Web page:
Kirkland M.: Very well, thank you. Yeah, this grant and this program allows us the opportunity to do two things. One, for us to be responsive to our businesses and to come up with an innovative solution to a challenge that they had. CNAs [Certified Nursing Assistants] are, as most people know, our entry point jobs in health care, but they're jobs that are usually low wage and have high turnover. So, we worked with our sector partnership and health care to kind of find out what is the way that we can, not only take an individual, start them into a career, but advance to some upper career. So, that's what this program is designed to do.
Kirkland M.: So, it takes current CNAs after they'd been CNA for about a year, usually that time frame when they start burning out and the businesses are starting to see turnover. How do we advance them to the next level, which is the Patient Care Tech? That is a more advanced, high-skill job and usually the first job in a hospital for CNAs and GNAs, as they are usually working for health care facility or long-term care facilities. This starts them on a career pathway at a hospital that then leads to so many more opportunities.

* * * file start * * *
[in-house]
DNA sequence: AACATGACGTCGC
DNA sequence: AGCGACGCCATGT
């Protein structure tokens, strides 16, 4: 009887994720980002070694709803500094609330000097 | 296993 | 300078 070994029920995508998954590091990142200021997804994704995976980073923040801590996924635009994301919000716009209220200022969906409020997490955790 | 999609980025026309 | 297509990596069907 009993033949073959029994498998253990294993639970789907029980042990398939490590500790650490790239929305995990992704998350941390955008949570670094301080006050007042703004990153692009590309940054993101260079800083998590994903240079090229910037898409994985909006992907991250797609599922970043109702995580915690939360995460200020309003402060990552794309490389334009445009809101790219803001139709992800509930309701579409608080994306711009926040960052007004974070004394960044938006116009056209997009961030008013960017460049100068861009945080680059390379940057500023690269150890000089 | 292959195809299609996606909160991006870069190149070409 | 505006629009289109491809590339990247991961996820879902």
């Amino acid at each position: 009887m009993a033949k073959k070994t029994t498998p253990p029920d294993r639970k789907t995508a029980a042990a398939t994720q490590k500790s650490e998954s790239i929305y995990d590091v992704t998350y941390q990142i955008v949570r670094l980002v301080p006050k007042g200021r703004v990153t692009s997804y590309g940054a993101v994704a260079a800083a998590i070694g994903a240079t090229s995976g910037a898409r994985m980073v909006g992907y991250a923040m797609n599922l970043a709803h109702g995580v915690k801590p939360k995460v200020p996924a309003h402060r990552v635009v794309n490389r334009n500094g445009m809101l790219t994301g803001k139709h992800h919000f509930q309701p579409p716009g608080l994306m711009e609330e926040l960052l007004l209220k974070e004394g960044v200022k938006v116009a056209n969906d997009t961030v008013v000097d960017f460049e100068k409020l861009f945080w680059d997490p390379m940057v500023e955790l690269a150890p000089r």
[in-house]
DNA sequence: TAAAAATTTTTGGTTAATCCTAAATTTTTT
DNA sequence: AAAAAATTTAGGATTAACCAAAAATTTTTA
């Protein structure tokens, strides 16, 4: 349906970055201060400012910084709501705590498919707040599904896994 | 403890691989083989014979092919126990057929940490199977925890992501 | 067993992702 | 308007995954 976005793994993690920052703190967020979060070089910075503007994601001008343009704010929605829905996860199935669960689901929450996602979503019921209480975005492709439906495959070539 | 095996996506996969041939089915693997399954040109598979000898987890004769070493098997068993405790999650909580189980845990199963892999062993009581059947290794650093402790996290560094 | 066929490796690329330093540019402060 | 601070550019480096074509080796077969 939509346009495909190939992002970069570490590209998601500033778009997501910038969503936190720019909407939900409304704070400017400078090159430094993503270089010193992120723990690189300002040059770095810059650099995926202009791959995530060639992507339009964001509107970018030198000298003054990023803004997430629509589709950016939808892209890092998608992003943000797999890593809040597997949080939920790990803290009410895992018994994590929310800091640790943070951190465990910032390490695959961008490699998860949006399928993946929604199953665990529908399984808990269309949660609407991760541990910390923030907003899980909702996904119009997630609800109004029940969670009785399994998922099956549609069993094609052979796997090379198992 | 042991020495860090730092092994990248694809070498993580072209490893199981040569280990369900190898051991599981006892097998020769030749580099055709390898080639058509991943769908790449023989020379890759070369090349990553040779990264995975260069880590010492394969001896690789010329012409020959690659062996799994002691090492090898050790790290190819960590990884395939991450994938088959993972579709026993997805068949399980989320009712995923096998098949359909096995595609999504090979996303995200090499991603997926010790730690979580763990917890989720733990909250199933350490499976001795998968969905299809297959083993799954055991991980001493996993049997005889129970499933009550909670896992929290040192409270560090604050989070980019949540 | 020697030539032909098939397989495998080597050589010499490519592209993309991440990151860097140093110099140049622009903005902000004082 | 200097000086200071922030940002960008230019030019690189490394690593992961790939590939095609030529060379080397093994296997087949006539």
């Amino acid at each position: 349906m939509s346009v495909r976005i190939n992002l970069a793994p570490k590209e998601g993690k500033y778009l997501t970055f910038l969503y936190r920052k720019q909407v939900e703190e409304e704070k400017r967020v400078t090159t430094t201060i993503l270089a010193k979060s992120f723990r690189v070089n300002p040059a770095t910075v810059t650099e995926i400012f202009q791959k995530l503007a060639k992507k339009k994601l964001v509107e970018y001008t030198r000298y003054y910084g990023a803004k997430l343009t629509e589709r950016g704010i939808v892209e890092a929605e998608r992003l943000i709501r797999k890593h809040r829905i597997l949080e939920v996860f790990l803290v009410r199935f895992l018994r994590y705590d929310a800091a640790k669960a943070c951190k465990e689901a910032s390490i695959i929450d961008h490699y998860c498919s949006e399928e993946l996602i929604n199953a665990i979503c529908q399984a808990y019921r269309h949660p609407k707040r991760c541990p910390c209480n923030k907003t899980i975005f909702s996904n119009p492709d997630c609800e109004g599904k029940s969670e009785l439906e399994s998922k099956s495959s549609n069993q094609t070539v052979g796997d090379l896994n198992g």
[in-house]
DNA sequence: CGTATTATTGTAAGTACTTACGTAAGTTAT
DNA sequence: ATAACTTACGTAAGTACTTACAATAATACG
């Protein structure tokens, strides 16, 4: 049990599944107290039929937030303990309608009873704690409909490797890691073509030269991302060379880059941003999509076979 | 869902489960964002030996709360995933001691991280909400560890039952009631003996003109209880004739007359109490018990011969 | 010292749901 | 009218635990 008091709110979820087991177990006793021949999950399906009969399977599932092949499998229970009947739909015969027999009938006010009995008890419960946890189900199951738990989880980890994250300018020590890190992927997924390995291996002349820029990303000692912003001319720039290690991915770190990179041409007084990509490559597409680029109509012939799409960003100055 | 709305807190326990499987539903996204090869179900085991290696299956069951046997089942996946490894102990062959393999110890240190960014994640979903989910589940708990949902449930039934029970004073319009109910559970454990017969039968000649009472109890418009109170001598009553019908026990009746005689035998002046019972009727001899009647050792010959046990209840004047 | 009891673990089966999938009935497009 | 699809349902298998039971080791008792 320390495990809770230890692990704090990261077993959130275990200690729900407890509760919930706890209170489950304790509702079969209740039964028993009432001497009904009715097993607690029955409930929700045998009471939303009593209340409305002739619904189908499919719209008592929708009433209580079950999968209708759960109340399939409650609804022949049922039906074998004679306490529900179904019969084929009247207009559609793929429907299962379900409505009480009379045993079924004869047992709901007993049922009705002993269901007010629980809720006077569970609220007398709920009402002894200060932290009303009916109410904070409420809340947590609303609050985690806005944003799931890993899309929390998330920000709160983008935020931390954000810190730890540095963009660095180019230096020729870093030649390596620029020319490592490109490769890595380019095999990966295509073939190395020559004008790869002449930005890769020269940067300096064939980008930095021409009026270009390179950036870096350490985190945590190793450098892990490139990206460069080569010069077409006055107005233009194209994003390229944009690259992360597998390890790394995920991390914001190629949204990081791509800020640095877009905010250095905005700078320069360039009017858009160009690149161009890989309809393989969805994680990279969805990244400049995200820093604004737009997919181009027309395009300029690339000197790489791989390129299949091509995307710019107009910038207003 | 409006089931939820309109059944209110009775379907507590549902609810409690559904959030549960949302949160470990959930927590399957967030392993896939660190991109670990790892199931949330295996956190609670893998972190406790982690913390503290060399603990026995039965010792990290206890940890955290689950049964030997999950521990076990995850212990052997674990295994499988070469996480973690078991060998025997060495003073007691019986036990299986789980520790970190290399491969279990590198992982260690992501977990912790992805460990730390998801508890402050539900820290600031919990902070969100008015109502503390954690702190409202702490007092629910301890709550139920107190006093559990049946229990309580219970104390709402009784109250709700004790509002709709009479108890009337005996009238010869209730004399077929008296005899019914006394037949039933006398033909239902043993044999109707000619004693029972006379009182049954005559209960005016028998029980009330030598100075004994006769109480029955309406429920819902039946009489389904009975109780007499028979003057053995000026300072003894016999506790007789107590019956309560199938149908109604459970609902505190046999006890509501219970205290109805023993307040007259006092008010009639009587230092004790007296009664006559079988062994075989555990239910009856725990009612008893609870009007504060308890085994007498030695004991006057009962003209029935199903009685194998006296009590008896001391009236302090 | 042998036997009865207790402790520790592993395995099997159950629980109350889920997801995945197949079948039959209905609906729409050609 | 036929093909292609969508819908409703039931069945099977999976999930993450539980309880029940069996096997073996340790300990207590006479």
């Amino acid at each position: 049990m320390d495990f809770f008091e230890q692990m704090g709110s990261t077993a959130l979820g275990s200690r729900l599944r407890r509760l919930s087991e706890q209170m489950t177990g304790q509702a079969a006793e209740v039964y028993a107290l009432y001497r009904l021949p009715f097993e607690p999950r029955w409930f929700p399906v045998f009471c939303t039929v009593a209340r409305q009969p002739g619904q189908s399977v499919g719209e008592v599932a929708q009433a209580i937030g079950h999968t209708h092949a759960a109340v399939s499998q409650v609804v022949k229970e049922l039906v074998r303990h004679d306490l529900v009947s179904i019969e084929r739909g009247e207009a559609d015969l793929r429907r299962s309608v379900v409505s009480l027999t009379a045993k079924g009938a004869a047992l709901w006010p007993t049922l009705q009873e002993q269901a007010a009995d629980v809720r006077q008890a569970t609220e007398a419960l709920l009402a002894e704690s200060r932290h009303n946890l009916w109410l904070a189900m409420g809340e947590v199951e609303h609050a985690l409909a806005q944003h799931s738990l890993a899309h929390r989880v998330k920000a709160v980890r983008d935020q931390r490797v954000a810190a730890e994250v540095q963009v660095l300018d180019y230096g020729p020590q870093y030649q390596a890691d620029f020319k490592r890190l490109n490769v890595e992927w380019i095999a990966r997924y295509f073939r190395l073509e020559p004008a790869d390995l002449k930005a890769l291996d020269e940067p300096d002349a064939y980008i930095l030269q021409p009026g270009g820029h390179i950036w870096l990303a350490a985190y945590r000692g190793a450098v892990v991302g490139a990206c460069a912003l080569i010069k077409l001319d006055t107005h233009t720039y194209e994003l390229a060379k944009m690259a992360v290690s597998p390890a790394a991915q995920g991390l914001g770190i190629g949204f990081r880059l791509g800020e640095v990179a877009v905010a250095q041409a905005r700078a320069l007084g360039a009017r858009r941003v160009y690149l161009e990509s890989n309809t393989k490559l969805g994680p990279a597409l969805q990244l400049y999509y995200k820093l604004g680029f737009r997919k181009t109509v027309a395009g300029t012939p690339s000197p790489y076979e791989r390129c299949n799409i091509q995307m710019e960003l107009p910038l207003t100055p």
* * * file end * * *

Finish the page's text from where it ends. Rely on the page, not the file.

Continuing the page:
Rick Maher: That's great! And I love the idea that that was an existing program for you. And I just love by listening to all three of you that I think that it gives our listeners an idea of how the priorities are tailored to local needs in each of these regional economies, and how varied those needs are in different local areas. And sometimes even within the same state. Some of this is very sector focused, others like maybe ELL and the welding project have potential across sectors and maybe can help multiple sectors.
Rick Maher: But in each case, I think all of you mentioned it, you're working with employer partners, which I love and obviously is important to getting anything done. And that means you had to have employers bought in. I would love to just expand a little bit on that idea. Can you speak about how each of you got employers involved, and what if any commitments, those employers have made to you as part of your partnership with them? And it will reverse the order. And Kirk, I'll start with you again and then work our way back up to New Jersey. How did you get employers bought in, Kirk? And what deal did they make with you? Did they make a commitment of any sort to the partnership that helped you drive outcomes here?